The History of the San Francisco Giants in the World Series

With his beloved Giants up 1-0 on the Detroit Tigers, Jim Jividen takes time to reflect on San Francisco’s track record in the World Series.

 

I’ve been rooting for the San Francisco Giants for most of my 42 years, my very first gift was an autographed ball from the 1970 team collected before I was born, and have been writing about them nearly as long. This week is the fifth World Series appearance in SFG history. Here is that history.

1962 – Yankees d. SFG 4 Games to 3
The best team in San Francisco Giants history was the ’62 club, the only SFG team ever with a hundred Pythagorean wins – at 94 wins, the Yanks were terrific, but you would have considered SFG the side were you investing.

The Giant “ace” in ’62 was Billy O’Dell; his Wins Above Replacement for the season placed him behind both Jack Sanford and Juan Marichal – but he got the nod against Whitey Ford in Game One. We were at home – a World Series wouldn’t open in San Francisco again for nearly half a century.

We lost 6-2; Roger Maris doubled home Bobby Richardson and Tom Tresh in the first and then they left two on in the second. O’Dell got out of that jam, however, getting Richardson to end the inning – and in our half we got one back; Jose Pagan bunting for a base hit with two outs to score Willie Mays. O’Dell walked two in the third, but struckout Moose Skowron to escape, and we tied it in the bottom – Mays singling home a run, giving us two on and one out before the inning ended in an Orlando Cepeda double play.

Ford wriggled out again in the 4th – putting 2 on with 2 out before getting Harvey Kuenn. Both pitchers largely settled down over the next few innings until Clete Boyer led off the 7th with a homer from which SFG wouldn’t recover. The Yanks got 2 more in the 8th, the second coming off Don Larsen, and then one more off Stu Miller in the 9th for the 6-2 win.

Jack Sanford threw a 3 hit complete game shutout in Game 2. Chuck Hiller led off the second with a double down the right field line off Ralph Terry, was moved to third on a Felipe Alou bunt (yes, a no out second inning sacrifice to move a runner to third) and scored when Matty Alou hit the ball the other way, grounding out to second. The Yanks got a runner (Tresh) in scoring position in the 4th – but that was the furthest either team was able to advance until a leadoff Willie McCovey homer in the 7th gave us a 2-0 lead, which was the final margin. Mickey Mantle doubled in the ninth for NYY only extra base hit, but the game ended with a harmless Maris ground ball.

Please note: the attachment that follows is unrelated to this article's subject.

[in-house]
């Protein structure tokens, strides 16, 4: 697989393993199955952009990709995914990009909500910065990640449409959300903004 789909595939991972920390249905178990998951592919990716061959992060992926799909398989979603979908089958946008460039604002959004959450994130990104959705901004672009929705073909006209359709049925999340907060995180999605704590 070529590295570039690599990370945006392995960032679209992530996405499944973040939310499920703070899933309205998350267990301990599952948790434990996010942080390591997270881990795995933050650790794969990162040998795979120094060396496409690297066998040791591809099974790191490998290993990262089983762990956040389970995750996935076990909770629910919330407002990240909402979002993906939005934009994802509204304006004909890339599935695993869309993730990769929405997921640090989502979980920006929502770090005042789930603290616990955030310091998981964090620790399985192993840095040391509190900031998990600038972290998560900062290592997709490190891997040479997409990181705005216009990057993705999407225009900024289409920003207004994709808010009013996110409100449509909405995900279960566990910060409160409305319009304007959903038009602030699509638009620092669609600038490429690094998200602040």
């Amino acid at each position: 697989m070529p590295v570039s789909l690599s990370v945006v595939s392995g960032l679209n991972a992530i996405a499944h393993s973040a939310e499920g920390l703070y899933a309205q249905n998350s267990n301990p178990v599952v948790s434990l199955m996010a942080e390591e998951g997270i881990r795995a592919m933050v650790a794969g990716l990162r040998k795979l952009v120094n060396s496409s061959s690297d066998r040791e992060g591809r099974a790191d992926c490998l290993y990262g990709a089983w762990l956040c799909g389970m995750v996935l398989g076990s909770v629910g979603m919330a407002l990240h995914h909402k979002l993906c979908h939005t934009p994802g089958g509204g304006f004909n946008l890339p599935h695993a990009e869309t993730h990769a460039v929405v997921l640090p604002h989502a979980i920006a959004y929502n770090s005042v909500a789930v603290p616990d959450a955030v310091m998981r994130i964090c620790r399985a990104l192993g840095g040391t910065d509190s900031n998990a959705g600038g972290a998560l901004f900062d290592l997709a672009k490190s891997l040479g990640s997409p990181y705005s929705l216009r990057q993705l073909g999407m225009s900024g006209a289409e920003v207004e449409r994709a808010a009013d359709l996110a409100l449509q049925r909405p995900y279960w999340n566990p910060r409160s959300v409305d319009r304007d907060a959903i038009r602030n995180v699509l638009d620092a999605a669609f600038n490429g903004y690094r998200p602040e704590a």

71,000+ packed Yankee Stadium for Game 3 to see a combined 9 hits. Bill Stafford gave up 4 of them, in a complete game 3-2 win for NYY – we got a couple walks in the top of the first, but couldn’t score – then a Jimmy Davenport double in the second which didn’t produce a run. Tony Kubek doubled in the third, and Elston Howard in the fifth – but neither crossed off Billy Pierce. They got us in the 7th – consecutive singles to lead off the inning by Tresh/Mantle/Maris plated two and broke the scoreless tie, and Larsen gave up the third run of the inning on a Boyer groundout. Down 3-0, Mays led off the ninth with a double, and two outs later Ed Bailey hit a startling two run homer to get us back in the game. Stafford got Davenport, however, and we were down 2 games to 1.

Future Hall of Famers Ford and Marichal squared off in Game 4 – a grand slam in the seventh got us the game and tied the series. Tom Haller hit a two run homer in the second (SFG catcher power in back to back games). Despite batting for himself with two on and no one out in the fifth, Marichal got pulled for Bobby Bolin in the bottom – he benefited from the Yanks letting Ford hit with two on and no one out; his bunt attempt turned into Skowron’s getting thrown out at the plate and a Richardson double play got us out of the inning. Bolin – who just got torched in this appearance – wasn’t as fortunate in the 6th: walks to Mantle and Maris – singles to Skowron and Boyer – and NYY got 2 to tie it up.

We beat them in the 7th; Chuck Hiller hit a two out grand slam off Marshall Bridges in the biggest moment of his career, and life, one assumes – and added to it by driving in another run in the top of the 9th, giving us a 7-2 lead that turned into a 7-3 win. Larsen, 6 years after his perfect game – to the day – was the winning pitcher.

Terry and Sanford rematched in Game 5. We committed two errors in the first inning, but were able to slip out of it and took the lead in the third when Hiller (Chuck Hiller! Chuck Hiller!) doubled home Jose Pagan. NYY tied it in the 4th; the first two hitters reached, Tresh scoring on a wild pitch. Pagan led off the fifth with a homer to give us a 2-1 lead that held until a 6th inning passed ball tied it up.

2-2 into the bottom of the 8th – Game 5 of a totally square World Series – when Jack Sanford’s domination of the Yanks came to an abrupt end with a 3 run homer by Tom Tresh. We got one back in the 9th on a McCovey single/Haller double – but we left New York 5-3 losers, down 3 games to 2.